Tuesday, October 9, 2007

Clustering

I couldn’t move on from the recent posts about shape welding and the Pyle school without mentioning one other quality of the Brandywine tradition that I so admire. Again, there’s no name for it that I’ve ever encountered, so I propose the word “clustering.”



Clustering is the method Pyle used so often to arrange a tight group of detail in one interest area, in contrast with large blank areas. This composition, called "Extorting Tribute from the Citizens," packs dozens of faces in one small section in front of the arch, while keeping the wall above and the street below completely empty.



Anyone but Pyle would have painted this scene from "Sinbad on Burrator" with the figures spaced out evenly, each silhouette separate from the others. By clustering them all together, the eye sees them as one shape first and wants to go in and sort them out.

Shape welding and clustering look easy, but in my experience it takes real determination to pull them off. I have to fight the lunkhead instinct which wants to line up the toy soldiers, spread out the cookies on the table, give everything equal importance, and define every edge equally.

I can't wait until this Friday, when we'll bring you via this blog to the Delaware Art Museum, home of Howard Pyle's originals.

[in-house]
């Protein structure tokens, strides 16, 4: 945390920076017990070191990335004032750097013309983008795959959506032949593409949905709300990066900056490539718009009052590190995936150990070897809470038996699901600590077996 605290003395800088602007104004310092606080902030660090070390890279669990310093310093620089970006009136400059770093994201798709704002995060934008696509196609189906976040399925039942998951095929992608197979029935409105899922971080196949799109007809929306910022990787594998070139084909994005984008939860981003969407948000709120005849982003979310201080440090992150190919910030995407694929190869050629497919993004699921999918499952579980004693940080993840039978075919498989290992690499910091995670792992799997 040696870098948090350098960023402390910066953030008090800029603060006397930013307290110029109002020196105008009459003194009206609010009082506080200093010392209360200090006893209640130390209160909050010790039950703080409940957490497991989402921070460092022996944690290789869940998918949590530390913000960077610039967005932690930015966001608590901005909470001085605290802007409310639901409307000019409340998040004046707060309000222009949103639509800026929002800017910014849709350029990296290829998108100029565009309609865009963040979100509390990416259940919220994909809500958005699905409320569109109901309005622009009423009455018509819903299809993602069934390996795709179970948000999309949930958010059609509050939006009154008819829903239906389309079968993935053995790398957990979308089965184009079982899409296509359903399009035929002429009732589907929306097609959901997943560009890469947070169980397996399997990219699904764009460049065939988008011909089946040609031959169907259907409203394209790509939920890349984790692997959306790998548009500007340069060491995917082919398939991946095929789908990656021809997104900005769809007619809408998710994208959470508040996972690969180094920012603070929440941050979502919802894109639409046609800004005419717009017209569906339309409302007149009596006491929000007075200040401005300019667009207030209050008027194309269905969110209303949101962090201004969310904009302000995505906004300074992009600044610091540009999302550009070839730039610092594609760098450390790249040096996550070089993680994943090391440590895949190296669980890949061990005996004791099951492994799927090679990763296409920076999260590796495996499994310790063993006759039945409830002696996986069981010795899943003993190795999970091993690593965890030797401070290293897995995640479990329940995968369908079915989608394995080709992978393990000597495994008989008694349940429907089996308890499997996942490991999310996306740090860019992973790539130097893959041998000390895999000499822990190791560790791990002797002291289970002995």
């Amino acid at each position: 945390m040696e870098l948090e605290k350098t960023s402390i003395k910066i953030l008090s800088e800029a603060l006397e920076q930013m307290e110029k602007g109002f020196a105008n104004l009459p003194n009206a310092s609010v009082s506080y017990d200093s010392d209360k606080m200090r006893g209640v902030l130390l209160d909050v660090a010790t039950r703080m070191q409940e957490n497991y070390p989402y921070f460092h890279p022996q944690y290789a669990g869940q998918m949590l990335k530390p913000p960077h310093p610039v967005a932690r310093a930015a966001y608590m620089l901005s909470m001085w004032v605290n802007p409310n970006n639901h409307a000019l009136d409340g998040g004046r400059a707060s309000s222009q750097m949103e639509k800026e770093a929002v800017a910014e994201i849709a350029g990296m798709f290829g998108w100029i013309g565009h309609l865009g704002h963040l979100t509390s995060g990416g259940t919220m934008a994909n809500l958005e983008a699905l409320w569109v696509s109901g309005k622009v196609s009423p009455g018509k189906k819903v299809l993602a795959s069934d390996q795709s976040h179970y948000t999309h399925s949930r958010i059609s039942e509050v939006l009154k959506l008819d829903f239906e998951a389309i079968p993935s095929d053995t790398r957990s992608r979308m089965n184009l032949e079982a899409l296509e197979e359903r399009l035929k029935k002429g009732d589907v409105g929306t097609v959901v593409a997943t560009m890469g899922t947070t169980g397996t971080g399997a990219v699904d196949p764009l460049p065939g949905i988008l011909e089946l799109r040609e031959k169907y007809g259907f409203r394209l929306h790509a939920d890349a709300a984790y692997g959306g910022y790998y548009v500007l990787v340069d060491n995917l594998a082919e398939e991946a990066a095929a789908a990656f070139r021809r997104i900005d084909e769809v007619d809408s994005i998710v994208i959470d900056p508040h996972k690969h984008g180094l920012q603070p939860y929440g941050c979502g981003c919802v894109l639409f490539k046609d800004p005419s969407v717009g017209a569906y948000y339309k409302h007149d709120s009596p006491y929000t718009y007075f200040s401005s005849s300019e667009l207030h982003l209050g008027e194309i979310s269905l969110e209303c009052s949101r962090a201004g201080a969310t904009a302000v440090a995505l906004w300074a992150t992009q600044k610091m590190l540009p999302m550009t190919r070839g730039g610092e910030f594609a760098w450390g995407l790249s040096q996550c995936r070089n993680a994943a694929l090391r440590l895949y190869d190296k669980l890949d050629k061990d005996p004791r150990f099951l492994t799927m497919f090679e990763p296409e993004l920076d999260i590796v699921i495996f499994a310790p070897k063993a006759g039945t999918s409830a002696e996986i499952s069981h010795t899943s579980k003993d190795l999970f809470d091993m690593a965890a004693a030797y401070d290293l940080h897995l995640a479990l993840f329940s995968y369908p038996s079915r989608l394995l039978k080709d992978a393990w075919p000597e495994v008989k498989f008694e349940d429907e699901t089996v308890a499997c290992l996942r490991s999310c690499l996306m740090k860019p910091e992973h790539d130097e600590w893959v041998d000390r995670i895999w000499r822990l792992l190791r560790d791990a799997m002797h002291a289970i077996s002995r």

16 comments:

Eric Orchard said...

Mr. Gurney's thoughts put me in mind of Ruskin's Elements of Drawing. Has anyone read this? His ideas about composition are great, a composition is the way in which every element interacts with every other element in a drawing. Pyle's compositions are fantastic examples of what this looks like when done right and how ridiculously hard it us. I think Degas said, "the more you know about painting the harder it is "

Michael said...

James..your daily blog continues to inspire (or should I say "inflict" me with a singular concept in the studio. Keep up the great work. I'm a big fan...

tlc illustration said...

Eric, these discussions of Pyle's compostional methods also reminded me of some of the exposition in Betty Edward's "Drawing on the Right Side of the Brain" (which I used a great deal when teaching Beginning Drawing). I love the terms "clustering" and "shape welding", partly because they seem to describe so well one of the phenomena that Edward's discusses in regards to visual patterns: how our right-brains "extrapolate from incomplete information to envision a complete image" (i.e. lost edges, 'shape welding', etc...). Also "the right brain seems undeterred by missing pieces of information and appears to *delight* in 'getting' the picture, despite its incompleteness."

I think this is why paintings that make you 'work' a bit are SO much more satisfying than those that spell it all out (as Mr. Gurney describes - laying out the cookies evenly on the table) - it is tough to do. Pyle was a master at it. And you never get tired of looking at his compositions.

Enjoy your stint at the Delaware Art Museum! That and the Brandywine Art Museum are amongst my favorites in the country! All those Pyle, Parrish and Wyeth originals... *sigh*

Eric Orchard said...

I see that book everywhere, Tara but havn't yet read it. Is it really good?

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